Parshas Pinchas #1
“And Hashem spoke to Moshe, saying, G-d of the spirits of all flesh should appoint a man over the congregation” (Bamidbar 27:15-16).
At the end of their forty years in the desert, the Jews would at last take possession of the Holy Land. The land was divided into twelve sections and lots were drawn to distribute it among the Tribes, to be subdivided among the families in each Tribe (Bamidbar 26:52-56). The distribution raised an interesting question. Plots would be assigned to male heads of families, and inherited by their male heirs. What would happen if a family entering the land had no sons, only daughters? This was the famous case of the five daughters of Tzelafchad, who came forward with a request: they asked for, and received, their deceased father’s share in Eretz Yisrael (ibid. 27:1-11). It was at this point that Moshe, who knew that he would not be leading the Jewish people into Eretz Yisrael, asked Hashem to designate his eventual successor.
Why did Moshe choose to speak up about this now?
Chazal explain that when Moshe saw that the daughters of Tzelafchad had inherited from their father, he said, “The time has come for me to ask for my own needs. If daughters inherit, it is only right that my sons should inherit my position.” In other words, Moshe’s request was an expression of his hope that his sons would be the ones to lead the nation after him.
Hashem told him that this was not to be; Moshe’s sons were not sufficiently worthy of replacing him. His successor would instead be Yehoshua bin Nun, who was not a son, but a loyal student.
What were Yehoshua’s qualifications to lead? Chazal list the reasons Hashem gave Moshe: “Yehoshua served you greatly, and gave you much honor. And he would arrive early at your beis medrash and leave late, and arrange the benches and spread out the mats. Because he served you with all his strength, he is worthy of serving [the people of] Israel” (Bamidbar Rabbah 21:14).
In other words, Yehoshua would take over for Moshe because he had been Moshe’s personal attendant, and a good janitor! Why did these qualifications give him precedence over Moshe’s own sons?
Another midrash provides insight into what would otherwise appear to have been a rather surprising appointment.
The first part of the midrash explains that when Moshe had requested a leader for the nation, he addressed Hashem as “G-d of the spirits.” Hashem was familiar with the “spirit” of every individual member of the nation, and understood the heart of each one. No two people are alike, and Moshe asked for a leader who could be sympathetic to the needs and mindset of them all.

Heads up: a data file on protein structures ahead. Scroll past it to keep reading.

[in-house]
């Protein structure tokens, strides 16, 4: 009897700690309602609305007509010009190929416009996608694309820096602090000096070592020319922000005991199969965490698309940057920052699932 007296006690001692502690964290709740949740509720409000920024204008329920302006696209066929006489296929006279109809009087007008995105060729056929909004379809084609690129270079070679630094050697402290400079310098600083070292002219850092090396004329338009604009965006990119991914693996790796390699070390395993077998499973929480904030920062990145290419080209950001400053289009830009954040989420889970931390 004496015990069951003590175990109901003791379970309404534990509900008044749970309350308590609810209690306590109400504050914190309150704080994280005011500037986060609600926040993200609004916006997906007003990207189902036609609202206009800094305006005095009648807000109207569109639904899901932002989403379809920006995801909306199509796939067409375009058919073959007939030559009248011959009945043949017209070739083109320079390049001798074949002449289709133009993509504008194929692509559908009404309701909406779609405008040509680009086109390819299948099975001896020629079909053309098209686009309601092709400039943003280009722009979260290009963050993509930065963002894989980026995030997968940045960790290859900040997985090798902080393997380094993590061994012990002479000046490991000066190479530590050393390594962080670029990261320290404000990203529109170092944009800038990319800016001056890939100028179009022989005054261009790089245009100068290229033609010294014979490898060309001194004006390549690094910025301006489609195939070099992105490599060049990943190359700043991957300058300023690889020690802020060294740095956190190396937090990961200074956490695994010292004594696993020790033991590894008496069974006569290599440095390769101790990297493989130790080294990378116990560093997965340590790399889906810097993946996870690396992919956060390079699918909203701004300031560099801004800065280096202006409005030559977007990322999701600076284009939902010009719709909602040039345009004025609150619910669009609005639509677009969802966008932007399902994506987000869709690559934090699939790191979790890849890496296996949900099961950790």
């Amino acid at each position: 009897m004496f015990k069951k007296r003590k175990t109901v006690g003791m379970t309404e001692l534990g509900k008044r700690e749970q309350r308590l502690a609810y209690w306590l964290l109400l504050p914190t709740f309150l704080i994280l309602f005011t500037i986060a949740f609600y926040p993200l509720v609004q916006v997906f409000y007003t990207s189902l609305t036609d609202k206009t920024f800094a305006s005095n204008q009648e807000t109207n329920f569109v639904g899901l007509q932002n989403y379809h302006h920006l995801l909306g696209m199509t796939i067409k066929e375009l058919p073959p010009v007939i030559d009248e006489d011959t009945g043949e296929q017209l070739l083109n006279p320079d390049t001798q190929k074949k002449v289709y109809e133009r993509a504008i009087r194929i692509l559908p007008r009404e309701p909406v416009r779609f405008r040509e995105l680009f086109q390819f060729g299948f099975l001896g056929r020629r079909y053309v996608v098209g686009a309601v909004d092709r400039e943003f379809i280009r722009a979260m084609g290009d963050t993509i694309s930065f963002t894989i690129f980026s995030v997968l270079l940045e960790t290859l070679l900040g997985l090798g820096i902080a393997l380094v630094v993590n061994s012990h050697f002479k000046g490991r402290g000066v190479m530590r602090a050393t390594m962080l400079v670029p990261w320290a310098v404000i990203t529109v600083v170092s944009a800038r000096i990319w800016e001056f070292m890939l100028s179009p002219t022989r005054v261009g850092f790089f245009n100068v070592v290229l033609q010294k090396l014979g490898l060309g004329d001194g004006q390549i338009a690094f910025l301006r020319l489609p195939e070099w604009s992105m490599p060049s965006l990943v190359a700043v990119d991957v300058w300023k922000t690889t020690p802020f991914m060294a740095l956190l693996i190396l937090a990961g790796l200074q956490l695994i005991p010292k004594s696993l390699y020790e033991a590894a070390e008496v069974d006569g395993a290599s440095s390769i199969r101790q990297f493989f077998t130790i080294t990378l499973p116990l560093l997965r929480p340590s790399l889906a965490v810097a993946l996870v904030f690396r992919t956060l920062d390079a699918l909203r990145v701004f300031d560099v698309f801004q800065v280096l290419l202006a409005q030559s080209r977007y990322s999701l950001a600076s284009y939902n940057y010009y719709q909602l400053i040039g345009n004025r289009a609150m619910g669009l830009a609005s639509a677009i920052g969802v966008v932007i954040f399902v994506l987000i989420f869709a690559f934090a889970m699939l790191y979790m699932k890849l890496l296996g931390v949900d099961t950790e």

The second part of the midrash goes on to relate that while Moshe had wanted his sons to succeed him, he was informed that the next leader would be Yehoshua, who had straightened up Moshe’s beis medrash (Pesikta Zutresa Pinchas, p. 134b).
We can suggest that the second part of the midrash explains the first: Yehoshua, specifically because of his experience as Moshe’s assistant, was the leader who would understand the needs of the people and handle them with patience and compassion. We can better appreciate this by considering a small-scale contemporary parallel.
A certain lively, active shul is home to a number of regular minyanim and a morning kollel. The shul is furnished with tables, chairs, bookcases full of siddurim and chumashim, and a library of sefarim for those who come to learn. All the seats face the Aron Kodesh, but the people who learn there every day always rearrange the tables and chairs after davening, so that chavrusas can sit together when they learn. Between the furniture and the sefarim (not to mention the coffee cups and used tissues) left out on the tables, by the end of the day the beis medrash is in disarray. The first to walk in to the mess every morning are the regulars at the neitz (sunrise) minyan. Before they can start davening, they need to set up the furniture, return the piles of sefarim, and remove the litter. Those who left the mess should be the ones to clean it up, but for some reason, they don’t... and the frustration of the neitz minyan members, pressed into duty every morning, grows with every day, month, and year.
Apparently, Yehoshua, serving as the one-man cleanup crew in Moshe Rabbeinu’s beis medrash, encountered a similar situation. Every day he straightened up singlehanded, and every day, the job needed to be redone. Where was everyone else, and why were they so inconsiderate?
Yehoshua did not ask these questions. He took the initiative, shouldered the responsibility, and was able to take a calm, practical approach to these indications of thoughtlessness and laziness. In the shul setting, one person leaves behind a sefer or forgets a pen, another shifts the furniture without replacing it, and another still leaves a variety of litter. Some people are forgetful, others are careless or neglectful. In the desert, Yehoshua took care of the largest beis medrash in history. This role surely must have brought him into constant contact with the strengths and weaknesses of the many people coming to the beis medrash every day. This was clearly the man who could lead a nation, yet relate to and accept each individual.
Question for Discussion:
It is easy to make a mess, and even easier to ignore another person’s mess. Whether at home, school, or the office, our instinctive reaction is likely to be, “I didn’t do it,” and “it’s not my problem.” Yehoshua’s approach was that of a leader. What mattered was not assigning blame, but getting the job done for everyone’s benefit. What is an example of how you can help “straighten up,” either at home or elsewhere, even if it is not your mess?Click Here To Respond